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Freeman Makes Deal With Feds on Crypto Scam Restitution

After selling Bitcoin to dozens of elderly victims of online romance scams, Free Keene’s Ian Freeman agreed to a restitution deal with federal prosecutors.

A hearing set for Monday in the U.S. District Court in Concord was canceled at the last minute as Freeman’s legal team and federal prosecutors came to terms. Mark Sisti, Freeman’s lawyer, declined to comment on the deal.

“Cannot discuss at this time,” Sisti said.

Judge Joseph LaPlante was considering an order that Freeman pay back millions to the scam victims who bought Bitcoin from Freeman and his cryptocurrency exchanges as part of the romance scams. Evidence about Freeman’s role in the scams was expected to be part of Monday’s hearing. 

Freeman is already serving a nine-year prison sentence on convictions for operating an unlicensed money-transmitting business, money laundering, conspiracy to commit money laundering, conspiracy to operate an unlicensed money-transmitting business, and income tax evasion. He moved more than $10 million through his exchanges, according to prosecutors.

Rebecca Viar and other victims told LaPlante last year that Freeman’s exchanges were central to the scams that robbed them of their savings, trust, and dignity.

“Ian Freeman was the planner and instigator of this entire scheme,” Viar told LaPlante in September.

Viar, an elderly widow, was ripped off by an online romance scammer known as Michael Glenn Wilson. The crook, who has so far never been charged, used Freeman’s Bitcoin exchanges to facilitate the crimes, according to prosecutors.

In Viar’s case, she emptied her savings account, cashed out her insurance policy, took out loans, and even sold her dead husband’s truck. She sent all that money right to Freeman, she told LaPlante. Again and again, Wilson didn’t have her send the money to him but instead instructed her to go to Freeman. Through one of Freeman’s many exchanges, Viar bought Bitcoin that was then deposited into a digital wallet Wilson could access.

Prosecutors have argued Freeman either knew or, at best, actively worked to not know that he was facilitating crimes with his cryptocurrency transactions. Freeman was known throughout the Bitcoin community for charging higher fees than other market operators and for asking fewer questions, prosecutors have said.

When he was sentenced in October, Freeman claimed he was tricked by the scammers just like women like Viar.

“I was also a victim of the scammers,” Freeman told LaPlante.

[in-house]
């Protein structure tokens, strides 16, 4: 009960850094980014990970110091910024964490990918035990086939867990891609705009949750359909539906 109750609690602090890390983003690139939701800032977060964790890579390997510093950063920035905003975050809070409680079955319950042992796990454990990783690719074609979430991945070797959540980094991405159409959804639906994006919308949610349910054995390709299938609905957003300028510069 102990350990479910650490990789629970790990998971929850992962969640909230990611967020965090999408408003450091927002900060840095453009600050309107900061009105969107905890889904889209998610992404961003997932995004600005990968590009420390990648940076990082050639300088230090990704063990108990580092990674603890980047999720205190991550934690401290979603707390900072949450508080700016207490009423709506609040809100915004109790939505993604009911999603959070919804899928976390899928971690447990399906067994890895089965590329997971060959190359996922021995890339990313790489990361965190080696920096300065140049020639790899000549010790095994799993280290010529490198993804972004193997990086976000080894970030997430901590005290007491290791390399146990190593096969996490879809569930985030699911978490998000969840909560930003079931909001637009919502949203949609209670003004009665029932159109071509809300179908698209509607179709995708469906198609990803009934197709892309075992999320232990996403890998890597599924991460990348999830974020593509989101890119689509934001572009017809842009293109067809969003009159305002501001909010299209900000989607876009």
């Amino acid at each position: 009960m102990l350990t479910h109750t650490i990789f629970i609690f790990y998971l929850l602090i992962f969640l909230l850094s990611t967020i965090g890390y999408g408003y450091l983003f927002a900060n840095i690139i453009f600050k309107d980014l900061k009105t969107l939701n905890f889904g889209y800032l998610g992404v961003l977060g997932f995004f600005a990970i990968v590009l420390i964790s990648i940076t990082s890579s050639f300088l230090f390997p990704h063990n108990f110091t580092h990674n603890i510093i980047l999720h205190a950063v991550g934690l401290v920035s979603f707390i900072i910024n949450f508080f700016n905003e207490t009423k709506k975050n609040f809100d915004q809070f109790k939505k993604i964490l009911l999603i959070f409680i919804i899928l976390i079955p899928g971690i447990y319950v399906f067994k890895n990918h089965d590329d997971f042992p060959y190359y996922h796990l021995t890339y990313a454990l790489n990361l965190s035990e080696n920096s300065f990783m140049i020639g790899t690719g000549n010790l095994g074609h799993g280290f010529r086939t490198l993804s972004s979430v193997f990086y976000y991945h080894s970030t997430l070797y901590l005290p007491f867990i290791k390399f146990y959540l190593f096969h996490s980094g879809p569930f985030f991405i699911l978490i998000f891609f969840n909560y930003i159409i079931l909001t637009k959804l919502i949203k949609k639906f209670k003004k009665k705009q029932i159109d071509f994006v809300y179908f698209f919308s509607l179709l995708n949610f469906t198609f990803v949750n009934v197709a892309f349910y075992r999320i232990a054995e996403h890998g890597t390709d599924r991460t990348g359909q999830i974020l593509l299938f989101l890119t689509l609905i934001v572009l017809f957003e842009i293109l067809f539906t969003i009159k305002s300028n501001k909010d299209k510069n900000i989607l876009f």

According to Freeman’s telling, he was simply operating the Shire Free Church dedicated to spreading the Good News about Bitcoin when the victims of romance scams and other confidence tricks started buying Bitcoin from his exchange. Those victims were trained by their scammers to lie to Freeman to get around his security system, making him an unwitting accomplice to the scams, he claimed.

“I’m sorry those people were taken advantage of, and I couldn’t stop them all,” Freeman said. 

Assistant United States Attorney Georgiana MacDonald told LaPlante that Freeman was a manipulative liar who knew exactly what he was doing when he set up his Bitcoin exchange. 

“He is an expert conman who has a spin for everything and who executed a very clever scheme,” MacDonald said.

It’s not all bad news for Freeman. His request to serve his federal sentence in a prison close to Keene was granted last week. Freeman’s wife and friends are still in the Keene area.

Freeman, whose original name is Ian Bernard, was one of the early evangelists for the libertarian movement known as the Free State Project, though he’s no longer part of it. The Free State Project distanced itself from Freeman in 2014 after his repeated public statements in favor of lowering the age of consent for legal sexual activity.

After getting booted from the Free State, Freeman founded the Free Keene community that’s home to former gubernatorial candidate Nobody (born “Rich Paul”); Aria DiMezzo, the self-identified “Trans, Satanic, Anarchist” who ran for Cheshire County sheriff as a Republican; and Chris Cantwell, the alt-right podcaster known as the Crying Nazi.

Both Nobody and DiMezzo ended up pleading guilty for their roles in Freeman’s Bitcoin operation. Cantwell was recently released from federal prison after he was found guilty of threatening another online white supremacist. Freeman distanced himself from Cantwell when Cantwell began espousing violent, alt-right rhetoric. Cantwell is currently out of prison, back in New Hampshire, and trying to revive his online media career.